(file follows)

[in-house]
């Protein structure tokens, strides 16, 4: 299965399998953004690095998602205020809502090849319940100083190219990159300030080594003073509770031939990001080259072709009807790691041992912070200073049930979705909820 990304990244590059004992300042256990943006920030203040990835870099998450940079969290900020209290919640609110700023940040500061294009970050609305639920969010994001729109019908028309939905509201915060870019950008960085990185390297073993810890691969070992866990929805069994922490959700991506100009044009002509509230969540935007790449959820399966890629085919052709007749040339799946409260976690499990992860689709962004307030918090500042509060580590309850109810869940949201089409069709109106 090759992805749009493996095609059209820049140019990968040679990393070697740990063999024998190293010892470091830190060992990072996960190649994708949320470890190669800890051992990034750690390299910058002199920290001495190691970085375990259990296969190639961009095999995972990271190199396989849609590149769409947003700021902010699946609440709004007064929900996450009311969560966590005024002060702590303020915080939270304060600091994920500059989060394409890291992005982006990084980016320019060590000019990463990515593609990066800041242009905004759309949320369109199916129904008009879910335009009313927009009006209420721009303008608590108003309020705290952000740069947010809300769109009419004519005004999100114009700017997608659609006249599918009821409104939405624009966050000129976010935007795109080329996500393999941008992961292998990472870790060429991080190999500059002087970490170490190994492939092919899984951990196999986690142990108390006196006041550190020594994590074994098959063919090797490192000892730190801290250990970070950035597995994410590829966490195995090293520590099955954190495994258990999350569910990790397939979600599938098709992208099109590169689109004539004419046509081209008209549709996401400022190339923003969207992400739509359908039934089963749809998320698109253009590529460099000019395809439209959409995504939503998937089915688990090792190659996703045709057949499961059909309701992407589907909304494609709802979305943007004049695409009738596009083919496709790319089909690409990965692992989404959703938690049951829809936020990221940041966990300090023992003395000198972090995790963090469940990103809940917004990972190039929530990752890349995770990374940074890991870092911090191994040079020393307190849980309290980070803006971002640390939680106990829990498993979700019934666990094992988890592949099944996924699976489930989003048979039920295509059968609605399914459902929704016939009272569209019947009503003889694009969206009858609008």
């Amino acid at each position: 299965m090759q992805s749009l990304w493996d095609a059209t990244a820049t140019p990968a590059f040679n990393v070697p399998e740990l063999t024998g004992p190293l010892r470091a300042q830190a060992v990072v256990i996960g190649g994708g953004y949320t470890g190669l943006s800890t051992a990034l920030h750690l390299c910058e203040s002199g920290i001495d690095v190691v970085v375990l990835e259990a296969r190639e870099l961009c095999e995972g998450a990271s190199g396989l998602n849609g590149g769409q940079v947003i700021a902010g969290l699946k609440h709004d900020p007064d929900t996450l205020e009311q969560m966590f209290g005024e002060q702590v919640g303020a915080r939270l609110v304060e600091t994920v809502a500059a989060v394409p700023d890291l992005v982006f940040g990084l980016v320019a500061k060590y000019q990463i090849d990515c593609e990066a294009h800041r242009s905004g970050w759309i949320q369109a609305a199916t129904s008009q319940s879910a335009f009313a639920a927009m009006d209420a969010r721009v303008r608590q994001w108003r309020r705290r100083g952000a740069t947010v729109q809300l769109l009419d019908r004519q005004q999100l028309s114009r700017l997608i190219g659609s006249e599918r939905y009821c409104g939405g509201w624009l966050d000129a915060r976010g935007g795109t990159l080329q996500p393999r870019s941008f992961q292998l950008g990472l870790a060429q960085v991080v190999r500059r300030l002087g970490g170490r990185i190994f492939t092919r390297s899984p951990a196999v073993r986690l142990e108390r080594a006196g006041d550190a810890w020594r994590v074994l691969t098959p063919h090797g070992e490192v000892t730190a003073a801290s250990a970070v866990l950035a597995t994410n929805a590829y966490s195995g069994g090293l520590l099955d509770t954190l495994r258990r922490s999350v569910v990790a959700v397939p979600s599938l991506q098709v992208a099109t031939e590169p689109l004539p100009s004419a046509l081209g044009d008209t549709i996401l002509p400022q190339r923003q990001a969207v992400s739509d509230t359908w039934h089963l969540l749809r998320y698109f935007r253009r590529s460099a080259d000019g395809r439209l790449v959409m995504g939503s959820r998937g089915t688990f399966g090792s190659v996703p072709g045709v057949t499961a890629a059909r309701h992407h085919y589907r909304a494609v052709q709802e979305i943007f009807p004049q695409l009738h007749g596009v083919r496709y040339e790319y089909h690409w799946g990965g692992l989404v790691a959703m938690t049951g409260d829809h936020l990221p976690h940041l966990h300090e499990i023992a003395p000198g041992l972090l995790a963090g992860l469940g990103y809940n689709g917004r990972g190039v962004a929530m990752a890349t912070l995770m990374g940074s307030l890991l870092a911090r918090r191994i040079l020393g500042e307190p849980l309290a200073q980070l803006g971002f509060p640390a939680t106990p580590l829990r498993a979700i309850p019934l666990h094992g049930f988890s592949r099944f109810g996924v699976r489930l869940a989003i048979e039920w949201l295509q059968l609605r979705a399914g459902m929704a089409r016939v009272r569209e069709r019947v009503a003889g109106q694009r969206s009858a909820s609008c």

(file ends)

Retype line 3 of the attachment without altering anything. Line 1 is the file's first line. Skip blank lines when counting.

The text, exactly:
């Amino acid at each position: 299965m090759q992805s749009l990304w493996d095609a059209t990244a820049t140019p990968a590059f040679n990393v070697p399998e740990l063999t024998g004992p190293l010892r470091a300042q830190a060992v990072v256990i996960g190649g994708g953004y949320t470890g190669l943006s800890t051992a990034l920030h750690l390299c910058e203040s002199g920290i001495d690095v190691v970085v375990l990835e259990a296969r190639e870099l961009c095999e995972g998450a990271s190199g396989l998602n849609g590149g769409q940079v947003i700021a902010g969290l699946k609440h709004d900020p007064d929900t996450l205020e009311q969560m966590f209290g005024e002060q702590v919640g303020a915080r939270l609110v304060e600091t994920v809502a500059a989060v394409p700023d890291l992005v982006f940040g990084l980016v320019a500061k060590y000019q990463i090849d990515c593609e990066a294009h800041r242009s905004g970050w759309i949320q369109a609305a199916t129904s008009q319940s879910a335009f009313a639920a927009m009006d209420a969010r721009v303008r608590q994001w108003r309020r705290r100083g952000a740069t947010v729109q809300l769109l009419d019908r004519q005004q999100l028309s114009r700017l997608i190219g659609s006249e599918r939905y009821c409104g939405g509201w624009l966050d000129a915060r976010g935007g795109t990159l080329q996500p393999r870019s941008f992961q292998l950008g990472l870790a060429q960085v991080v190999r500059r300030l002087g970490g170490r990185i190994f492939t092919r390297s899984p951990a196999v073993r986690l142990e108390r080594a006196g006041d550190a810890w020594r994590v074994l691969t098959p063919h090797g070992e490192v000892t730190a003073a801290s250990a970070v866990l950035a597995t994410n929805a590829y966490s195995g069994g090293l520590l099955d509770t954190l495994r258990r922490s999350v569910v990790a959700v397939p979600s599938l991506q098709v992208a099109t031939e590169p689109l004539p100009s004419a046509l081209g044009d008209t549709i996401l002509p400022q190339r923003q990001a969207v992400s739509d509230t359908w039934h089963l969540l749809r998320y698109f935007r253009r590529s460099a080259d000019g395809r439209l790449v959409m995504g939503s959820r998937g089915t688990f399966g090792s190659v996703p072709g045709v057949t499961a890629a059909r309701h992407h085919y589907r909304a494609v052709q709802e979305i943007f009807p004049q695409l009738h007749g596009v083919r496709y040339e790319y089909h690409w799946g990965g692992l989404v790691a959703m938690t049951g409260d829809h936020l990221p976690h940041l966990h300090e499990i023992a003395p000198g041992l972090l995790a963090g992860l469940g990103y809940n689709g917004r990972g190039v962004a929530m990752a890349t912070l995770m990374g940074s307030l890991l870092a911090r918090r191994i040079l020393g500042e307190p849980l309290a200073q980070l803006g971002f509060p640390a939680t106990p580590l829990r498993a979700i309850p019934l666990h094992g049930f988890s592949r099944f109810g996924v699976r489930l869940a989003i048979e039920w949201l295509q059968l609605r979705a399914g459902m929704a089409r016939v009272r569209e069709r019947v009503a003889g109106q694009r969206s009858a909820s609008c």